ASSA Solar Section

Extracted from the ASSA Sky Guide 2004 -
used with permission from the editor, Auke Slotegraaf.

The Sun

At over 1.4 million kilometers wide, the Sun contains 99.86 percent of the mass of the entire solar system: well over a million Earths could fit inside its bulk. The total energy radiated by the Sun averages 383 billion trillion kilowatts, the equivalent of the energy generated by 100 billion tons of TNT exploding each second.
But the energy released by the Sun is not always constant. Close inspection of the Sun's surface reveals a turbulent tangle of magnetic fields and boiling arc-shaped clouds of hot plasma dappled by dark, roving sunspots
Observing the Sun

WARNING: Never look at the Sun without proper protection - permanent blindness can result from the shortest look through binoculars or a telescope

An easy and safe way of observing the Sun is by projecting its image through a pinhole onto a darkened screen. Take a cardboard box, remove one side, and tape a white sheet of paper on the inside of one end. Poke a small hole in the opposite end, cover it with aluminium foil and make a pin-hole in the foil. Stand with your back to the Sun and look at the sheet of paper, while pointing the box at the Sun. A large image of the solar disk will be projected inside the box. If the image is too faint, enlarge the hole. If the hole is too large, the image will be unclear.
Careful examination of the solar disk should show sunspots, usually grouped together. Sunspots come and go in a roughly 11-year cycle. Maximum was reached in 2000 and the next minimum will occur around 2007. Each spot lasts a few days or weeks. Solar observers keep a careful count of the daily number of sunspots, and make drawings showing the distribution of sunspots on the solar disk. This method of solar observing also works well for viewing the progress of an eclipse, or the passage of Mercury or Venus during a transit (see pp42-43 for details of the transit of Venus on June 08).
A brighter, sharper image can be produced if a telescope (or half a binocular) is used to project the image onto a white sheet of paper. Keep in mind that the concentrated heat can damage eyepieces, so allow the optics to cool down periodically. It's also a good idea to reduce the diameter of the lens by a piece of paper or cardboard with a round hole in it, so that the eyepiece is not damaged by the intense light passing through it.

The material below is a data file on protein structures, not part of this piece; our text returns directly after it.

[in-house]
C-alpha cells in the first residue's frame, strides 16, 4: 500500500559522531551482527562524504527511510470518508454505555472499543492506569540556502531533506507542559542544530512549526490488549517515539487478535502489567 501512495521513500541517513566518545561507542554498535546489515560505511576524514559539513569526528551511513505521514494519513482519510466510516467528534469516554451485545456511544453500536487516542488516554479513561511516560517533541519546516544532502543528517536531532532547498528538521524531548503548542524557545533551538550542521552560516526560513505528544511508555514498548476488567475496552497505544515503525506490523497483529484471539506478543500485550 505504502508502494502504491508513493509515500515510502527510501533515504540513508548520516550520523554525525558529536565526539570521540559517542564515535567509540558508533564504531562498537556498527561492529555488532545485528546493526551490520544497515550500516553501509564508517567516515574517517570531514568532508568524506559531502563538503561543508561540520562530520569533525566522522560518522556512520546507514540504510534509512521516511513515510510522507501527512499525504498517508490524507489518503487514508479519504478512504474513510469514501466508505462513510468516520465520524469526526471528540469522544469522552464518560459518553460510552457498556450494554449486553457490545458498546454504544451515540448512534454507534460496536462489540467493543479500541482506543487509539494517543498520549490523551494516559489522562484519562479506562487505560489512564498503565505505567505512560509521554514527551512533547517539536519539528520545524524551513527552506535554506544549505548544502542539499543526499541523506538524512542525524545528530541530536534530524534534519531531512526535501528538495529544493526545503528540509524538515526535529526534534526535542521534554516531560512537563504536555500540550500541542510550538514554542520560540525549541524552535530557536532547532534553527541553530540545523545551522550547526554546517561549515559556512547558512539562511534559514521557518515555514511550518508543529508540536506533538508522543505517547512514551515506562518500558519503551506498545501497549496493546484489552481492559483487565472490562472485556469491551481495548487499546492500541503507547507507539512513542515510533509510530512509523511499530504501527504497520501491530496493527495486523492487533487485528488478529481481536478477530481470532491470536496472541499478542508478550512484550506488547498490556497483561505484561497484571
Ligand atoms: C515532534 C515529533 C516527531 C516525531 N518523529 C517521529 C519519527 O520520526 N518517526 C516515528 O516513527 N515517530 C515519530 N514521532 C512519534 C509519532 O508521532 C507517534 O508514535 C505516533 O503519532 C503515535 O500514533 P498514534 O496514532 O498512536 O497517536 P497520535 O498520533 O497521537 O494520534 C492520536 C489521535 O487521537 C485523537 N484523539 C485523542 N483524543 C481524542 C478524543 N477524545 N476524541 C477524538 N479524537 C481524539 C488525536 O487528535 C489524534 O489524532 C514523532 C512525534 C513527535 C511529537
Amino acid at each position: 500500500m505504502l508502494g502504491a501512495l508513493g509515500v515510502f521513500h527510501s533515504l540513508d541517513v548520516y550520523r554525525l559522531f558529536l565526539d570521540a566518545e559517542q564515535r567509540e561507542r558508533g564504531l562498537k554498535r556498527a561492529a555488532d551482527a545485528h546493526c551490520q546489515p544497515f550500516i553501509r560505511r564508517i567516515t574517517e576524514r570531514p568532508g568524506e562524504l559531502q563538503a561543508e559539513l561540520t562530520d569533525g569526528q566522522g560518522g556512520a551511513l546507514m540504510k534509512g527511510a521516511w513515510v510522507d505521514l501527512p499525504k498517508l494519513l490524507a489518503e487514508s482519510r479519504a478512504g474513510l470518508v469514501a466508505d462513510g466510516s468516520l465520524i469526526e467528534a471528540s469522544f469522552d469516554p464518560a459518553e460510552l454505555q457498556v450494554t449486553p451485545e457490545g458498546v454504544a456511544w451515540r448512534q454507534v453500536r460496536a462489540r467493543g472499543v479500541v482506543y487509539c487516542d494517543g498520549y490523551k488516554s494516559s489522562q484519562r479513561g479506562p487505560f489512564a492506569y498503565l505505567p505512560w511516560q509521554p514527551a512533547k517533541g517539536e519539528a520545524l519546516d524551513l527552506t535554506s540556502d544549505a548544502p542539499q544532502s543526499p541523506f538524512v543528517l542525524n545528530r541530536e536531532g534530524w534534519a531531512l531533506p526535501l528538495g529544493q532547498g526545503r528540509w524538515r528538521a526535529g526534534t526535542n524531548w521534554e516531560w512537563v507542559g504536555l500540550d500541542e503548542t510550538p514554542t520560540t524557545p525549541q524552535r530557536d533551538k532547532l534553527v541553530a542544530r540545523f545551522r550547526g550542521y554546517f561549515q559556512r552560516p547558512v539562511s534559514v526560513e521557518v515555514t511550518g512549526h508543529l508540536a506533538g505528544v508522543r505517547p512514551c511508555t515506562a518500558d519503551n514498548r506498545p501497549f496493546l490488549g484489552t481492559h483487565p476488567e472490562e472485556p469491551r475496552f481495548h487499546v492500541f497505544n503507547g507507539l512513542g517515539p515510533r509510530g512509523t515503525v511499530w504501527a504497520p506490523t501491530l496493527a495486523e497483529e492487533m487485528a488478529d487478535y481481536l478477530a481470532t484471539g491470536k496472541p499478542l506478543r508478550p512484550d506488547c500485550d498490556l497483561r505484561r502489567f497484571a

To view sunspots, faculae and granulation safely through a telescope, you will need a solar filter that will dim its light by a factor of about one million. Only filters designed for solar viewing should be used - other filters, no matter how dark, generally transmit too much infrared which can damage the retina . Filters are usually made of glass or plastic coated with metal. Mylar, an aluminised plastic, can often be bought very cheaply, and if properly mounted, works well. The filter must be located in front of the telescope.
To view solar flares, prominences and elaborate surface detail, you will need a special hydrogen-alpha (Ha) filter.
In addition to visual observing, electronic devices can be used to monitor solar activity. A simple VLF radio receiver can be used to monitor the strength of signals received from distant transmitters. When a solar flare erupts, signal strength increases abruptly in an event known as a sudden ionospheric disturbance (SID). Such flares sometimes disrupt the Earth's magnetic field causing a magnetic storm that can be recorded with a magnetograph.


Two eclipses of the Sun occur in 2004. The partial eclipse on April 19 is visible in Southern Africa, as well as Antarctica and Madagascar. Local details are given in Table 1 below.
The partial eclipse on October 14 is not visible from Southern Africa (maximum eclipse at 04:59), but can be seen from north-east Asia, Japan, the Hawaiian Islands, and the western part of Alaska.
A solar eclipse occurs when the Moon blocks sunlight that normally falls on Earth and can only occur at the time of New Moon. Because the plane of the Moon's orbit is tilted slightly to the ecliptic, in most months the Sun-Moon-Earth alignment is not exact and the Moon's shadow misses the Earth. When the alignment is correct, the Sun is eclipsed. Each year, between two and five solar eclipses can occur.
Directly under the Moon, the eclipse is either total or annular, depending on the distance to the Moon. When the Moon is at its farthest from Earth, it does not completely cover the solar disk, leaving a ring of sunlight visible. This is an annular eclipse (Latin annulus, 'ring'). For thousands of kilometres to either side, the eclipse is partial.
From any given location, there will be a partial eclipse every couple of years, an annular eclipse once every 224 years, and a total solar eclipse once in 375 years.

Solar telescopes in South Africa

At the SAAO's observing site in Sutherland, the University of Birmingham (UK) operates an automated telescope that monitors low-degree solar oscillations. This is one of six automatic stations distributed globally, giving 24-hour coverage of the Sun. A better understanding of these solar oscillations will help explain the origin of the solar cycle, which may influence climate changes on Earth.
The 4-inch heliographic telescope at SAAO in Cape Town, erected in 1876, is used to demonstrate sunspots.
At Boyden Observatory near Bloemfontein, there is a 20-cm coelostat with instrumentation for making narrow-band Ha observations.

Go to the ASSA Bloemfontein Solar Activities webpage